My wife really wants new tile in our master bathroom. I told her that I
would install the tile myself so we can save the money (We just got
married almost a year ago so I'm trying to prove myself in the "home
improvement dept."). The only problem is that I have absolutely no
experience installing tile.
Do you think it's possible for me to get the job done well even though I've
never done this type of job before? If so, what are the most important
things I need to know going into this job, and what tools will I need.
Thanks for thoughts!
Posted via Homerepairlive.com
I would recommend grabbing a one of those "how to tile" booklets at your
local Home Depot. You can also check out http://www.diy.com they usually
have good tutorials.
Posted via Homerepairlive.com
Is there tile in there already? I'm not a fan of tile over tile due to
the changes in thickness that arise. Is there vinyl sheet floor? You
most likely will want to rip that out too. Just something to think about.
I think anyone can do a tile job although I have never been one to shy
away from almost any job. There are good books and videos on how to do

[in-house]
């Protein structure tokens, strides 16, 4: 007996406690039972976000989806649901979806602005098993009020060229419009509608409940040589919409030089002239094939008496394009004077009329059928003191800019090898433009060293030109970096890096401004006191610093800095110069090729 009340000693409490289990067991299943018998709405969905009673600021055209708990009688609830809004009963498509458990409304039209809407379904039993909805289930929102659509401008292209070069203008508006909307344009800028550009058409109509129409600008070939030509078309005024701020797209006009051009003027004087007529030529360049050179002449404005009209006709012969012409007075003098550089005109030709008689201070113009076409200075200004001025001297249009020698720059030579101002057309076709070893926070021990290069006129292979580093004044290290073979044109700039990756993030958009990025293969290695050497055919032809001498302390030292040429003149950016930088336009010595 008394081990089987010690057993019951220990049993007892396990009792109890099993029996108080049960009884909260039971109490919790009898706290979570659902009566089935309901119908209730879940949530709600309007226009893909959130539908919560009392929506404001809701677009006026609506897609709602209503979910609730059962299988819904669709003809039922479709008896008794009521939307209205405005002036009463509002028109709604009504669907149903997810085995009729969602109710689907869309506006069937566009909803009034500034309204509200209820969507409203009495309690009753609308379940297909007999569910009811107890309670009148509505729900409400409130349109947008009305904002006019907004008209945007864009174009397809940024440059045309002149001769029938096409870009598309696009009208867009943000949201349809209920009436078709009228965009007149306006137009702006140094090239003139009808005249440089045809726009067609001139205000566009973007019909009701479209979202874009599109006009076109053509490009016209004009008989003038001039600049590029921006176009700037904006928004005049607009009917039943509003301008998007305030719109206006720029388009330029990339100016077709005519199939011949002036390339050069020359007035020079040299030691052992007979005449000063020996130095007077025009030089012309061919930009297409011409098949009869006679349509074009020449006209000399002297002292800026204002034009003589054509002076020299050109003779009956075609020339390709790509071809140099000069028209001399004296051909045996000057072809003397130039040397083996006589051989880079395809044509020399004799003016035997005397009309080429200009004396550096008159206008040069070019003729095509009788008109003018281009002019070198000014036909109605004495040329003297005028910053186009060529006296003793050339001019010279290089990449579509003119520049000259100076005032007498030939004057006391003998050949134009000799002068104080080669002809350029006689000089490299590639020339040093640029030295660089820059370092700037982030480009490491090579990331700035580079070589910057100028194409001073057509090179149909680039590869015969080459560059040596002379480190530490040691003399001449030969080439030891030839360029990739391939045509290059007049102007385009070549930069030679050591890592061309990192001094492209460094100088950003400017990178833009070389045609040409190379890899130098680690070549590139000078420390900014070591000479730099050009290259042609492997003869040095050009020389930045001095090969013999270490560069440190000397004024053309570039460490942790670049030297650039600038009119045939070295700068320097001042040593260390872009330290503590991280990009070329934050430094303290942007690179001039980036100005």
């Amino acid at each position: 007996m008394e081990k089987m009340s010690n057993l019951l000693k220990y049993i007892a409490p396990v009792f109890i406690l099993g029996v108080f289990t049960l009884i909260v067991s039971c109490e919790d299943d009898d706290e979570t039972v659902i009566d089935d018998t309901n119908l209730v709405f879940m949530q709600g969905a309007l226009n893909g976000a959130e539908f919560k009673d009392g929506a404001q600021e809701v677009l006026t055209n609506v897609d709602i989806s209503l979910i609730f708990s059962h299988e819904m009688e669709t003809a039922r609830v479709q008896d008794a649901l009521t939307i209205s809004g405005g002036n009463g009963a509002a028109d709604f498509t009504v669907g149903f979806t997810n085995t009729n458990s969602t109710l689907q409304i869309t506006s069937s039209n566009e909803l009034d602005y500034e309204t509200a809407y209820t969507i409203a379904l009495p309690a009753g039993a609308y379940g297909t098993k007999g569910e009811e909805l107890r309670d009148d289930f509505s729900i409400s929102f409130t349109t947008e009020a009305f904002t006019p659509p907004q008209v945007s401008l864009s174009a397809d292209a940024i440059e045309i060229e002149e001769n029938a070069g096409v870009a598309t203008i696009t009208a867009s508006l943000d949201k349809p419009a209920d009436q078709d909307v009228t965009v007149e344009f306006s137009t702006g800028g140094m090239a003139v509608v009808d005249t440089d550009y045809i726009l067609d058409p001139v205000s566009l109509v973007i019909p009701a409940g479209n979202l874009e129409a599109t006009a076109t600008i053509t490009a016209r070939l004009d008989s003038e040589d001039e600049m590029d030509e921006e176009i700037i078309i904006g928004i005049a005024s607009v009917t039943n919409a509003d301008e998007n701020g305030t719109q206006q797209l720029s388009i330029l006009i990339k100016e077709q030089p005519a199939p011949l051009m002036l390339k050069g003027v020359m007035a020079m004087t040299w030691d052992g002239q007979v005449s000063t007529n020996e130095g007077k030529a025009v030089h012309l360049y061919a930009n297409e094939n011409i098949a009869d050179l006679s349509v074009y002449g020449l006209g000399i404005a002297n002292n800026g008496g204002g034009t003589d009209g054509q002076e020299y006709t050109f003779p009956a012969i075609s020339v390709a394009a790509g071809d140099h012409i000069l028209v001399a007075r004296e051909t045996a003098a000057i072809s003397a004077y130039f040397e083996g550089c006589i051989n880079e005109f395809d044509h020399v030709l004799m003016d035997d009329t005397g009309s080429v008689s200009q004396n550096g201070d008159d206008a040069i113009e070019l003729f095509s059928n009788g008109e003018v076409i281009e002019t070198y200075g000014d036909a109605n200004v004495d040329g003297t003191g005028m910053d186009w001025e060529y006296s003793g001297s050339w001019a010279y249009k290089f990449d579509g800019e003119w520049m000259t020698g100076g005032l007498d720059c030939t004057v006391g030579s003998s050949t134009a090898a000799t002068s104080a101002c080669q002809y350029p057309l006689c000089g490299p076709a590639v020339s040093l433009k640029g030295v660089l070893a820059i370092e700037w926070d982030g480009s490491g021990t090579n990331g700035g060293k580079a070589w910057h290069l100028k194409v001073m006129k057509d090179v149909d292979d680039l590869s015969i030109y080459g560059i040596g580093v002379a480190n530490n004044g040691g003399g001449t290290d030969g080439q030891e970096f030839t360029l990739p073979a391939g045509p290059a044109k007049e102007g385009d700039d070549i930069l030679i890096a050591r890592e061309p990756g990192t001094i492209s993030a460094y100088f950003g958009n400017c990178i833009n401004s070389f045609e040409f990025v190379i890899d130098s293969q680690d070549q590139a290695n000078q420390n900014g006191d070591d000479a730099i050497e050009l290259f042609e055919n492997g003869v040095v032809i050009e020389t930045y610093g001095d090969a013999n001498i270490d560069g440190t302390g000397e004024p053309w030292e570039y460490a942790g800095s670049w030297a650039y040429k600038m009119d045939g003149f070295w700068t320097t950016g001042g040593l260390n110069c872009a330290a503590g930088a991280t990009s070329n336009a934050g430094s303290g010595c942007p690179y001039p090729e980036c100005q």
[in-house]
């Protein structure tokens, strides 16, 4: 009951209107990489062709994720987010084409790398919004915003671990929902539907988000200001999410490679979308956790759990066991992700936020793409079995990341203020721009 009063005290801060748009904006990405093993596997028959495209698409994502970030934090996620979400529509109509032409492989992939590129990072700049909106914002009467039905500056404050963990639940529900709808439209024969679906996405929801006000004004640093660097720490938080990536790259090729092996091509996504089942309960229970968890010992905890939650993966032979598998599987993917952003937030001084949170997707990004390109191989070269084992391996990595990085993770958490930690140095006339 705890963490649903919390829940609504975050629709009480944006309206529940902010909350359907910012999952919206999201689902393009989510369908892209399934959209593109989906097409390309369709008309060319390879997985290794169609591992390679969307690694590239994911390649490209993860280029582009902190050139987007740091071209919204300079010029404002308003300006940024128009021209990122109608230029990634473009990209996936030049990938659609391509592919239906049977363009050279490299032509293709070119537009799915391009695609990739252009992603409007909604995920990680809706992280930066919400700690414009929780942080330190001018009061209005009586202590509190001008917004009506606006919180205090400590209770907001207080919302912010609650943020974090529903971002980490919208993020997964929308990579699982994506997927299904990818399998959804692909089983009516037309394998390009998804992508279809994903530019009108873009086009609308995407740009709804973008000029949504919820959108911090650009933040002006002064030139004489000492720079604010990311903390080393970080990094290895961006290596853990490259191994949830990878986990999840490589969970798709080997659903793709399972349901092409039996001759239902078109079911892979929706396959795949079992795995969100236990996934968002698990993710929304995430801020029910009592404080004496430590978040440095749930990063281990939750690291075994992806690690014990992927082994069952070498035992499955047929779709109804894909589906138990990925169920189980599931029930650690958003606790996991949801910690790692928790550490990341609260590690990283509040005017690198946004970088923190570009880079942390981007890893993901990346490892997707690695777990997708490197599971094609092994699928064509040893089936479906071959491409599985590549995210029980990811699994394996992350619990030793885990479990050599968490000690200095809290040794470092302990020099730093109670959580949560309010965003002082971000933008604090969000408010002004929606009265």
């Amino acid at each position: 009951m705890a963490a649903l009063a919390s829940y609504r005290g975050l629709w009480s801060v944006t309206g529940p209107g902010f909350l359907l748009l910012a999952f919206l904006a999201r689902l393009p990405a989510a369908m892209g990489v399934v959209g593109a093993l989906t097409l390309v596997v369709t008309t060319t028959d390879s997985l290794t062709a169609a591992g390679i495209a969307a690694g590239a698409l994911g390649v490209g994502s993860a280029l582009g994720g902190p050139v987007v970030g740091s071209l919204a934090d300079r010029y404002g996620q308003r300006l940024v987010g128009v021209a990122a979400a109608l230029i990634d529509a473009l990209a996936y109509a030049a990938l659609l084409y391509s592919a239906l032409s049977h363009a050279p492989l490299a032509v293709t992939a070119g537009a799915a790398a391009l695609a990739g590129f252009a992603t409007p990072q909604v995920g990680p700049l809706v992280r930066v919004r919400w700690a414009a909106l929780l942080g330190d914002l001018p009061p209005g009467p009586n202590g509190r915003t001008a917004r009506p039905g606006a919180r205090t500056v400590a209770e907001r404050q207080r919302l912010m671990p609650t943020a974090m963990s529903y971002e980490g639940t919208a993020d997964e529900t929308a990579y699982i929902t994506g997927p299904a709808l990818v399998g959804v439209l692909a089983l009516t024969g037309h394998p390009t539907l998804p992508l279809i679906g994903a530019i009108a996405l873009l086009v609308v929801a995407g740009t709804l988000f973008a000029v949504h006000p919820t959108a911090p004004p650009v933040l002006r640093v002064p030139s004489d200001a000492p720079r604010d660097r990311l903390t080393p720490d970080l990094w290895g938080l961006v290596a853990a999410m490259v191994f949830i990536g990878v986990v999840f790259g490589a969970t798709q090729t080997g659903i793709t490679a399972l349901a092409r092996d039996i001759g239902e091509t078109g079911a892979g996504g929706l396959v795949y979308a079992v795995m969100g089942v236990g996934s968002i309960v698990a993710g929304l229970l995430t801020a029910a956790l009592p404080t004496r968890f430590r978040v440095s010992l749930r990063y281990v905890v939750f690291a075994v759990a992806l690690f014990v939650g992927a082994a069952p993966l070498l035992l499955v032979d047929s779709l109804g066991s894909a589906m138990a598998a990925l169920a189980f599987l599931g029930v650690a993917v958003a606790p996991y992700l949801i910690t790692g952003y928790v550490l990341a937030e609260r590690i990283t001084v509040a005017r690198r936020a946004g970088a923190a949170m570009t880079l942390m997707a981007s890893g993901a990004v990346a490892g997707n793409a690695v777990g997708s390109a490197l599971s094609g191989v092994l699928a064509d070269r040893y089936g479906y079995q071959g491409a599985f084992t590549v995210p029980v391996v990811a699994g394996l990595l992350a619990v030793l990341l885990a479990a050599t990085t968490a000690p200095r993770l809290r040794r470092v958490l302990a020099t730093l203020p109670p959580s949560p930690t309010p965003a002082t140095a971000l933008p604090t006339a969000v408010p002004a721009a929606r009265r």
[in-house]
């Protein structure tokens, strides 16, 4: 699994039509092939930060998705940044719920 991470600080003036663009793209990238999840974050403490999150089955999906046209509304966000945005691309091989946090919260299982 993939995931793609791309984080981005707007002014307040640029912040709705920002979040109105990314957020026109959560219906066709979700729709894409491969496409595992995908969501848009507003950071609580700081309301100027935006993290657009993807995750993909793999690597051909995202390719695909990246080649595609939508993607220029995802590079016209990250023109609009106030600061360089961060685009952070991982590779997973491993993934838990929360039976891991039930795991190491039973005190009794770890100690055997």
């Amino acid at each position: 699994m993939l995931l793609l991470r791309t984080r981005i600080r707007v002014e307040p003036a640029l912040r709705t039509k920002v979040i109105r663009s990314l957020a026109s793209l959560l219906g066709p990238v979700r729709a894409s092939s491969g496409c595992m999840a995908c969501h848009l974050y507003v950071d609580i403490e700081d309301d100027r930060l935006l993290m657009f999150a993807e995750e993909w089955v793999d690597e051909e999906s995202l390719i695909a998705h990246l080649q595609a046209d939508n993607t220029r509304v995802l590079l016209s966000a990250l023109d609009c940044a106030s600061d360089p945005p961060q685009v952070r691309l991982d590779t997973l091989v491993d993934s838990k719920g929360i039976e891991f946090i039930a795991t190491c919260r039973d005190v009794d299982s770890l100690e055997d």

tile. Pick one up and see whats involved. Watch the shows (Hometime or
others). You will get some ideas.
Use a tile saw for cuts. The $88 one at lowes is fine for small tiles
and a small job. Plan your job around the capabilities of the saw. If
your layout requires diagonal cuts on 16" tiles then you are not going
to be able to do that with the cheap saw.
lets see - Other tools you will need.
1- notched trowel <$10 Get one for the tile you use. bigger tile bigger notch
2 - Sponge
3 - bucket
4 - electric screw gun (drill) You will likely need a backer board for
the tile. This is installed with screws and a driver typically.
5 - Wrench - You will need to temporarily remove the toilet. The wrench
is to remove the bolts and disconnect the water supply.
There are probably a few more - Again, get a book. Also, HomeCheapo or
that Blue store will also have classes from time to time. (Don't tell
your wife you are going to a class like that though, you should already
know how to do it <grin>)
Post back if you have specific questions along the way.
You seem experienced with this so I have a question. I plan on tackling my
bathroom floors as well. They both have original 1975 tile I refer to as
Chicklet - those tiny little 1" x 1" (or smaller) tiles. What's the best tool to
use to remove them? *Hoping it's not a chisel*.
NewsGuy.Com 30Gb $9.95 Carry Forward and On Demand Bandwidth
I believe a demolition hammer (power tool such as:
(Amazon.com product link shortened)44884857/sr=1-8/ref=sr_1_8/102-8992354-7861706?%5Fencoding=UTF8&s=hi&v=glance&n"8013)
would do the job nicely.
I used a hammer and chisel on my floor which was tile in a 3 inch
mortar bed. Slow and tedious. Also pop the nails heads on the ceiling
below. I removed both the tile and mortor.
If the floor is in good shape and level, I would seriously consider
tiling over it. If you remove the current floor, there is no guarantee